A corporation exists to ‘maximize its shareholder value’. Yes, there are other reasons – but all fall away quickly under any scrutiny. Why? Because if I invest money I want a return. If I can get a better return somewhere else – that is where my money will move to.

Yes – I might like that the corporation is producing a cool widget or delivering a wonderful service that is aligned with my belief system – but if I can get a better return for my cash then my money will move.

Corporations are also Task Driven. They take an input … labor, materials, money, etc …. and run it through their ‘machine’  to deliver a product or service that is sold into a market place. The difference between the sales price and the cost to produce is profit. Yes, there are lots of accounting and legal shenanigans that make it sound more complicated. But at the end of the day … that’s it.

Which makes a good corporation a very well oiled machine. And the well oiled corporate machine has specific parts that interact in a very structured way, in an orderly fashion … no (ideally) variation.

Originally most of those tasks were completed by people.

In fact, people are employed to do all the necessary tasks until the corporation can do that task better, faster, cheaper by some other mechanism. Sometimes those tasks can be done better / faster / cheaper by other people – we call that outsourcing and/or offshoring – and increasingly problematically – move out expensive skilled older people and replace with less skilled – but can definitely ‘do the task’ younger people.

Sometimes those tasks can be done better / faster / cheaper by machines  – we call that automation. That automation, which used to be things like a  people-aided machine ( e.g. tractor) or non-people-aided machine ( eg, automatic assembly lines). Today it is more likely to be an algorithm, AI, Machine Learning …..  but it is always to the cause of better / faster / cheaper.

To maximize shareholder value … the corporation is constantly seeking to increase revenue and decrease costs. Holding a candle to a corporation’s accounts, and you will find that people tend to be the largest line item of cost on the books.

So the effort is focussed on reducing that … why focus on a line item that is only 5% of your costs, when you can focus on a line item that is 75% of your costs? And so bit by bit, year by year, month by month, those costs are being whittled away … faster and faster and faster ….

When there is a threat to corporate survival, the wagons are circled, the defense playbook comes out, lies (because there is no other word) are told to ‘protect the institutions’. Think Big Tobacco. Think US Healthcare. Think Oil companies and Global Warming. At a single business level, think Theranos. Think Opioid crisis, the Sacker family and Purdue. No cover-up is too big … but will come back to haunt the perpetrators.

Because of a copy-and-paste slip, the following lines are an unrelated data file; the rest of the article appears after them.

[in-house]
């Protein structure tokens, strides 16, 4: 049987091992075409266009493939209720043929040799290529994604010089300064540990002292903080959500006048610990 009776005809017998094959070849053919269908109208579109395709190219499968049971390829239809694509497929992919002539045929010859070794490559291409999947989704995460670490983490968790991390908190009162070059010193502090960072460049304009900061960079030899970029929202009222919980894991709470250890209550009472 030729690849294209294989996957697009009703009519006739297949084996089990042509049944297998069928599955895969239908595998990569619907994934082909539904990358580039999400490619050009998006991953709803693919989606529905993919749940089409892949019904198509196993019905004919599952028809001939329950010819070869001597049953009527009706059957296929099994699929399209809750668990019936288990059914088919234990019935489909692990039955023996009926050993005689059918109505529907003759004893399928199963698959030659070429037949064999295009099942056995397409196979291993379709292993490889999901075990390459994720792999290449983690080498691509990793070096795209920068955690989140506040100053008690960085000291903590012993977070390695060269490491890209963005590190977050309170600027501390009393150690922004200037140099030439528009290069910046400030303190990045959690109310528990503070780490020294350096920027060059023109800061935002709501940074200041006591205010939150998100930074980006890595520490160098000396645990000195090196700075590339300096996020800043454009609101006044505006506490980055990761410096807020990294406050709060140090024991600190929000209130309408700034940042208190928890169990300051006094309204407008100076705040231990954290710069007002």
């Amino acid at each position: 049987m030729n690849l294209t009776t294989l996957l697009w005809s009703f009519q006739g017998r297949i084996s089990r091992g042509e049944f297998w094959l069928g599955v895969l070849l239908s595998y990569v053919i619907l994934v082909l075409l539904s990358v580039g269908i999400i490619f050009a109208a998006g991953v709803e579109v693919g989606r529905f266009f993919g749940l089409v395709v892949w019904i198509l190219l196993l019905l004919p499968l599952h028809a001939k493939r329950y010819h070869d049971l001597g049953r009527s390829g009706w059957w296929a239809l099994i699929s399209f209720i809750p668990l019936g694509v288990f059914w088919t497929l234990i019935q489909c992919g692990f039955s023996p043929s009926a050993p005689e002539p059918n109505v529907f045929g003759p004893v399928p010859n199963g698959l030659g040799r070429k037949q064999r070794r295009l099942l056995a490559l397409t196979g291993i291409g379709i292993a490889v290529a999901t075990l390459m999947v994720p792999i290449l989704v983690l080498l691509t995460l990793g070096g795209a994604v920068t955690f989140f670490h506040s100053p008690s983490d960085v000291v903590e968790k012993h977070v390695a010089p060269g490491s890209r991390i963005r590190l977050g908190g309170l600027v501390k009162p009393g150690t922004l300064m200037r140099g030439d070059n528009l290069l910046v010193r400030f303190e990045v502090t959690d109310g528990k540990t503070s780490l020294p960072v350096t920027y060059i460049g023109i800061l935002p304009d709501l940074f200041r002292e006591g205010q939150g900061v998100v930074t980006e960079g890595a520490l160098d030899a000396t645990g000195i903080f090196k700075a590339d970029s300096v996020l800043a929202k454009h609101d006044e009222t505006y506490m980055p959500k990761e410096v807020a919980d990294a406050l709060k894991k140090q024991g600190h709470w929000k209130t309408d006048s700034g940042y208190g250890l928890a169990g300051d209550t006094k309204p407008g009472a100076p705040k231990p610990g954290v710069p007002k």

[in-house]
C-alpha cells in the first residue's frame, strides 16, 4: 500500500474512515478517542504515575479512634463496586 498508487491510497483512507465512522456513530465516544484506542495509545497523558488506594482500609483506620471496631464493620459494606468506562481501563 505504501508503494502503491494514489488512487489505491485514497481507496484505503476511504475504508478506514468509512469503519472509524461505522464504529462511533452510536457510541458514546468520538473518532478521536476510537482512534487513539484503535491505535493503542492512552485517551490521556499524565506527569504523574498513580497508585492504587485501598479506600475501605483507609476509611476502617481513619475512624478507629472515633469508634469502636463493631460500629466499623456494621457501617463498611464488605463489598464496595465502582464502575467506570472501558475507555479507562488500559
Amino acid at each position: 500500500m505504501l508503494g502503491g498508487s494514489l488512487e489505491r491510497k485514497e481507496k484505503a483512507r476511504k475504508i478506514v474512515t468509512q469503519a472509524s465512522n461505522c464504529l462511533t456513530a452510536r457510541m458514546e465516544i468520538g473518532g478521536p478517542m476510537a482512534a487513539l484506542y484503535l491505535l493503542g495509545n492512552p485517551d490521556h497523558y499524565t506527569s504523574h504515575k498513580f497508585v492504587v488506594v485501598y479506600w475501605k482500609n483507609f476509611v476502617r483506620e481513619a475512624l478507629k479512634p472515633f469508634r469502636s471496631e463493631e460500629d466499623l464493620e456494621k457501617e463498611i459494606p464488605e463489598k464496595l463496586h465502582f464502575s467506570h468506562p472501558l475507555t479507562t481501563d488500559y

Which brings me to this aspect of the Future of Work. I used to think I was being a cynic. Now I am not so sure. The truth about the future of work, corporations, capitalism is being hidden.

Corporations want their workforce to believe that they have their best interests at heart, so they employ people into positions to tell us … no – to sell us their story. To promote the things that they think we’re all seeking.

People seek to join organizations that ‘respect people’. Are ‘cause-driven’. Are doing good and it is inspirational to hear managers in corporations talk about employee satisfaction, leadership, work-life balance, workplace engagement and and and ….  but how do you do that for people employed as cogs in the machine. Because, make no mistake, that is what we are.

and … rest assured, as soon as possible your very costly body, brain and talent will be removed as soon as they have worked out how to do that.

Surprised? It has been going on for a loooong time.

Welcome my son, welcome to the machine

Where have you been?

It’s alright we know where you’ve been

You’ve been in the pipeline, filling in time …


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JOHN'S career spans 30 years, 2 continents, and organizations as diverse as Oracle, Citibank and GE. A Mathematics graduate, John moved to California in 1990. He helps technology companies create, develop and deliver their story for fund raising, market development and influencer programs. He also works with businesses to ensure they understand, and are ready, for the ever accelerating changes that technology is bringing to their industry. John is a co-founder of Expert Alumni and gleXnet and long before futurists and industry watchers were writing about the impending challenges that industries were going to be facing, they predicted a perfect storm of issues like skills gap, declining work forces, the gig economy, people trained to do work no longer needed, demographic shifts, economic and social change, market upheaval and rapidly changing ways of doing work. From the beginning they have promoted the idea that massive change was coming to how organizations should think about their workforce, with a singular focus on simplifying the interface between people and their work. Understanding the challenges ahead of the curve, the solution was built to arrive at a better understanding of the greatest restraint to business operations - competence, not capital. gleXnet provides unparalleled insights into an organizations people and operations by flipping the problem from the perspective of people, not the business.
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